Namibia’s dunes, wildlife and birds are open to you if you have a negative test taken at least 72 hours but no more than seven days before your departure. Going to South Africa is more complicated but possible as part of a longer itinerary as you’ll need to spend at least 10 days in a low-risk country (the U.S. is high-risk) first. You’ll also need a negative PCR test within 72 hours of departure, a government contact tracing app, mandatory travel insurance and a health screening on arrival.
In the wide open spaces of Africa’s safari areas, you’ll be able to go on private or small group tours with a feeling of safety and security, see amazing animals and cultures up close and help spur the local economies. And you’ll easily avoid the crowds.
Is Africa one of your dream travel destinations? If so, Botswana should be on your list.
Seeing the animals from the water offers a different amazing vantage point. I did a land and boat safari in Chobe National Park when I was in Botswana and the highlight was seeing so many elephants playing in the water on the boat safari. The Okavango Delta is a great spot for a safari in a mokoro which is an adventure! Botswana can be paired with Zimbabwe, Zambia, Namibia and or South Africa.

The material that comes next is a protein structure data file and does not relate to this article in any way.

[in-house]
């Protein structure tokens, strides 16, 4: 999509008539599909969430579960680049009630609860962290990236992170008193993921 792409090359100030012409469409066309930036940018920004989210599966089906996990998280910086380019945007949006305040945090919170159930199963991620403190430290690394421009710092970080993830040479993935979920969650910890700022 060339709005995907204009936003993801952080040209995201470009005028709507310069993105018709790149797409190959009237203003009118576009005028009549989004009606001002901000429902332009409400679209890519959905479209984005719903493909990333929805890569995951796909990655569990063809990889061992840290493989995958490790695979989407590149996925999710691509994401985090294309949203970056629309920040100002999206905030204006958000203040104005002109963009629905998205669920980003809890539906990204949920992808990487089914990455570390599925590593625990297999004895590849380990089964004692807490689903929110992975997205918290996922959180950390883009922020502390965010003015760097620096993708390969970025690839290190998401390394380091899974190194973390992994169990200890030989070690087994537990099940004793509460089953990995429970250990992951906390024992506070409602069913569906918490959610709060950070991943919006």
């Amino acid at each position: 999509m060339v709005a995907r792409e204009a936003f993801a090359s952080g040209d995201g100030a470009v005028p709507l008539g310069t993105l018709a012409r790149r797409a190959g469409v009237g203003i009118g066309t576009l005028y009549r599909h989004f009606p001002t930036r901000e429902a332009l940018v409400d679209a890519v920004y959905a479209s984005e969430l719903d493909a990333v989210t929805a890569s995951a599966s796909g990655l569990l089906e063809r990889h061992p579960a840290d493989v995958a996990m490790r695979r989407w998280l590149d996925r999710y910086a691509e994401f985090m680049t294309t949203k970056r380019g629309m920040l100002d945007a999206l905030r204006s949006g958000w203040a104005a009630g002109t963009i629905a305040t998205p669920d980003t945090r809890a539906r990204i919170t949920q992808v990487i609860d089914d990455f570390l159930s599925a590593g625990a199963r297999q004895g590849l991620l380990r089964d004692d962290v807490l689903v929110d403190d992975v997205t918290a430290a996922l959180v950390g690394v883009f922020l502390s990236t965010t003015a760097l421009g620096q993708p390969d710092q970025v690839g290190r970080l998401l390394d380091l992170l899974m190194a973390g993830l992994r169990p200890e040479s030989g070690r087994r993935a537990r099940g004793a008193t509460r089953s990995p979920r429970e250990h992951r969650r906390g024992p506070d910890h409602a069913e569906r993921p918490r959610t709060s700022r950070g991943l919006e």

Keep in mind, it is best to plan at least a year in advance for Africa as many of the top lodges fill up quickly as they are limited in space. When you are ready, I am excited to plan your African adventure! Email Stefany at: firstname.lastname@example.org and or email@example.com.
With passion and adventure,
There are only two northern white rhinos left in the world, but all is not lost, as scientists have been able to make embryos from harvested eggs and frozen sperm, with the hopes of implantation in a surrogate mother. That news from this month was cause for celebration on Sunday’s World Rhino Day, although there is much work to be done to save the subspecies.
The western black rhino has also gone extinct in the wild, part of a disturbing trend for the species and subspecies of rhinos. White and black rhinos live in Africa, where poaching and habitat loss have threatened them with extinction, but national parks and sanctuaries have helped conservation efforts.